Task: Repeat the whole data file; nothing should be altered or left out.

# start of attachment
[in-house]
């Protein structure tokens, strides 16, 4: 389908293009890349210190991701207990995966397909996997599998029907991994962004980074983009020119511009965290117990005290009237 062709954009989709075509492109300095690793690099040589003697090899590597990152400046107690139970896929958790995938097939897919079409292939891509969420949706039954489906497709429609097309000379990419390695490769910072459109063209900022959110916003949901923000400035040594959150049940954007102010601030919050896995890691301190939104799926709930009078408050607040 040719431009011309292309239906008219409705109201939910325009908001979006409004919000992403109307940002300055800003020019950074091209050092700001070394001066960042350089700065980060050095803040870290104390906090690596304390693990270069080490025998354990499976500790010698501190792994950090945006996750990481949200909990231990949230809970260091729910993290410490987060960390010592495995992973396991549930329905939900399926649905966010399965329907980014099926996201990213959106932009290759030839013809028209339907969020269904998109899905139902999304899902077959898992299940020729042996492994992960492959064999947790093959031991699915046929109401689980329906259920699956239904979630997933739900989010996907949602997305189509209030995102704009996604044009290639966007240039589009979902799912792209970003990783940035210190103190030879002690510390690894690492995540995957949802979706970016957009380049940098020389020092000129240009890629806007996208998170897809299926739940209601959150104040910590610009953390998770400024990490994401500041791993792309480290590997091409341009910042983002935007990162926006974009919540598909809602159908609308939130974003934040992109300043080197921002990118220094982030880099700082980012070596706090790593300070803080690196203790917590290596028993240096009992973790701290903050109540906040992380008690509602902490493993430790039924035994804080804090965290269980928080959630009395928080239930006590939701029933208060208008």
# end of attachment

[in-house]
């Protein structure tokens, strides 16, 4: 389908293009890349210190991701207990995966397909996997599998029907991994962004980074983009020119511009965290117990005290009237 062709954009989709075509492109300095690793690099040589003697090899590597990152400046107690139970896929958790995938097939897919079409292939891509969420949706039954489906497709429609097309000379990419390695490769910072459109063209900022959110916003949901923000400035040594959150049940954007102010601030919050896995890691301190939104799926709930009078408050607040 040719431009011309292309239906008219409705109201939910325009908001979006409004919000992403109307940002300055800003020019950074091209050092700001070394001066960042350089700065980060050095803040870290104390906090690596304390693990270069080490025998354990499976500790010698501190792994950090945006996750990481949200909990231990949230809970260091729910993290410490987060960390010592495995992973396991549930329905939900399926649905966010399965329907980014099926996201990213959106932009290759030839013809028209339907969020269904998109899905139902999304899902077959898992299940020729042996492994992960492959064999947790093959031991699915046929109401689980329906259920699956239904979630997933739900989010996907949602997305189509209030995102704009996604044009290639966007240039589009979902799912792209970003990783940035210190103190030879002690510390690894690492995540995957949802979706970016957009380049940098020389020092000129240009890629806007996208998170897809299926739940209601959150104040910590610009953390998770400024990490994401500041791993792309480290590997091409341009910042983002935007990162926006974009919540598909809602159908609308939130974003934040992109300043080197921002990118220094982030880099700082980012070596706090790593300070803080690196203790917590290596028993240096009992973790701290903050109540906040992380008690509602902490493993430790039924035994804080804090965290269980928080959630009395928080239930006590939701029933208060208008």